3. After you open the lid of the pressure cooker, allow the steam to escape.  Continue to cook the beans in the cooker for about 15 minutes on low heat, stirring occasionally to ensure that the lentils don’t stick to the bottom of the pot.  While the lentils are cooking add the onion, garlic and yogurt mixture, as well as the dry powdered spices: cumin, coriander, garam masala, cayenne pepper and salt.  You can add a little more of the dry spices depending upon taste.  I recommend tasting frequently while you are stirring and adjusting the spices if needed.  The dal keeps acquiring flavor as it cooks slowly over the flame.

Kattu, toor dal with garlic

(clockwise from left) Garlic, turmeric and toor dal

In the winter, Agastya starts sniffling.  One sniffle turns into the next and we start on a progression of back-to-back colds. Sometimes they start with a fever, sometimes with runny sneezes and sometimes with a bad cough.  They last a week, sometimes two, and a new cold often starts before the old one finishes.  I gaze enviously at children who don’t seem to have colds and wonder what their mothers do.  Agastya’s doctor gives me a stern look when I complain.  “It could be worse,” “at least he doesn’t have an ear infection,” or “he’s so healthy otherwise,” she says.

Each time Agastya gets a new cold I go into an intense cause and effect analysis.  Now Agastya dresses warmly each time he goes out, he washes his hands more often, and we never compromise on sleep and naps.  I have also found a link, albeit somewhat tenuous, between ice-cream consumption and colds.  So no more of that stuff.  The credit really goes to his nanny who hides all the tubs of ice-cream at the back of our freezer and shows him an empty fridge when he remembers to ask for some.  “See, there’s no ice-cream,” says Rose, lifting him up to inspect the empty shelves.  Agastya with his growing powers of reasoning has decided that his mother is responsible for this lack of ice-cream.  One afternoon I hear him sagely remark to Rose that “Mummy ate all the ice-cream,” with a particular drawn-out emphasis on the word “all” in his baby lisp.  I feel suitably guilty.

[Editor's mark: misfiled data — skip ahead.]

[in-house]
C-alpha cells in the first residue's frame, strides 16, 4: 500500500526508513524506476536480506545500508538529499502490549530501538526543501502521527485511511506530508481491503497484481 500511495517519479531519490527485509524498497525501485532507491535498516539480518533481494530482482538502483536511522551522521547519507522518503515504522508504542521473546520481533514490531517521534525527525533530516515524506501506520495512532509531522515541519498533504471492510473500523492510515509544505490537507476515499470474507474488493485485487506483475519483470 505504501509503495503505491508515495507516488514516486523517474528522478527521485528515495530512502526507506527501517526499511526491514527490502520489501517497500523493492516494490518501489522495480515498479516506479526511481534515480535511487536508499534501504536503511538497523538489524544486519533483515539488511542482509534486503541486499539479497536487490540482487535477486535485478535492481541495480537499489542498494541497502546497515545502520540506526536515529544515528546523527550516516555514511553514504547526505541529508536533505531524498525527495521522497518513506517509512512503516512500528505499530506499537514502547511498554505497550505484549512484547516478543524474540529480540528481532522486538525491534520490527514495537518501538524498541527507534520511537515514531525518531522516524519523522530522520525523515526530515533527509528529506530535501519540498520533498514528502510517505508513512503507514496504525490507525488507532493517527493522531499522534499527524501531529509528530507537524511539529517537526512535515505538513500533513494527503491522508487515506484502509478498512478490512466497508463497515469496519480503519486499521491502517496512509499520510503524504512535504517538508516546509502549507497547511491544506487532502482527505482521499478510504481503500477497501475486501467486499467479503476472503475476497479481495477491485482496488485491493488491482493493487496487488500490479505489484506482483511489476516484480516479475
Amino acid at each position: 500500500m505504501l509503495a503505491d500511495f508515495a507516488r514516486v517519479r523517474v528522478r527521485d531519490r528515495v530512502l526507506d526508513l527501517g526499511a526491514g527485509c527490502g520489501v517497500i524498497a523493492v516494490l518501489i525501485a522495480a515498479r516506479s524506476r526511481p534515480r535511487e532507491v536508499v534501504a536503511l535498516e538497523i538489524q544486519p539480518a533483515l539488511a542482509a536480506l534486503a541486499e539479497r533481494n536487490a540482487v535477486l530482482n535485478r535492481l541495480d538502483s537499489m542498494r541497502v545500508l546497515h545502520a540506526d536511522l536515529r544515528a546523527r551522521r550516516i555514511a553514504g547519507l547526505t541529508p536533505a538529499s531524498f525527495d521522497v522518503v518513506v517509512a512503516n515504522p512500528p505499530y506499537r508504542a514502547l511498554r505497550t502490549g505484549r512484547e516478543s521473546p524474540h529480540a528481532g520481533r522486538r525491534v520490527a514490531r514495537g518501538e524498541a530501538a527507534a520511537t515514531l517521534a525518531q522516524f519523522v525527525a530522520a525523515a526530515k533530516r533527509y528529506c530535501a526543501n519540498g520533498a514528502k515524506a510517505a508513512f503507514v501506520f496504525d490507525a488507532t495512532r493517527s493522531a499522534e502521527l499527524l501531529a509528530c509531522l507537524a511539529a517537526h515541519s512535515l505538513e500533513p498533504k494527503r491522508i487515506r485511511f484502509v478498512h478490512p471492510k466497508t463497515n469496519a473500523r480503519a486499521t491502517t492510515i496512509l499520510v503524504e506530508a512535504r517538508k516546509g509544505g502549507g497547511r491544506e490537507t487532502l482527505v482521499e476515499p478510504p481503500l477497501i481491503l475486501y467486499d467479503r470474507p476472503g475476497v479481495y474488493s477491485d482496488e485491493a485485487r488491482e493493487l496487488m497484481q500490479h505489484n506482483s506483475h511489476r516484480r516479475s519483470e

Still unable to beat the cold, I start asking every mother I know about their view on colds.  Several answers emerge, and interestingly, they all seem to be related to food.  My in-laws suggest honey for coughs, my mother recommends ginger, a cousin mentions yogurt and a friend says to add a fat clove of garlic to Agastya’s food each day.   The last suggestion works a minor miracle.  In the modern day, and in the face of virulent bugs and persistent coughs and sleepless nights, I have tended to get fairly dismissive of home remedies.  But the garlic does appear to have an immediate and positive effect.  I start rethinking all of Agastya’s meals – onions with eggs in the morning with a side of brightly colored berries, a green (broccoli, spinach) or orange (butternut squash, carrot) soup with a large clove of sauteed garlic at lunch, fruit and yogurt for a snack and a lentil preparation at night, with turmeric, garlic and ginger.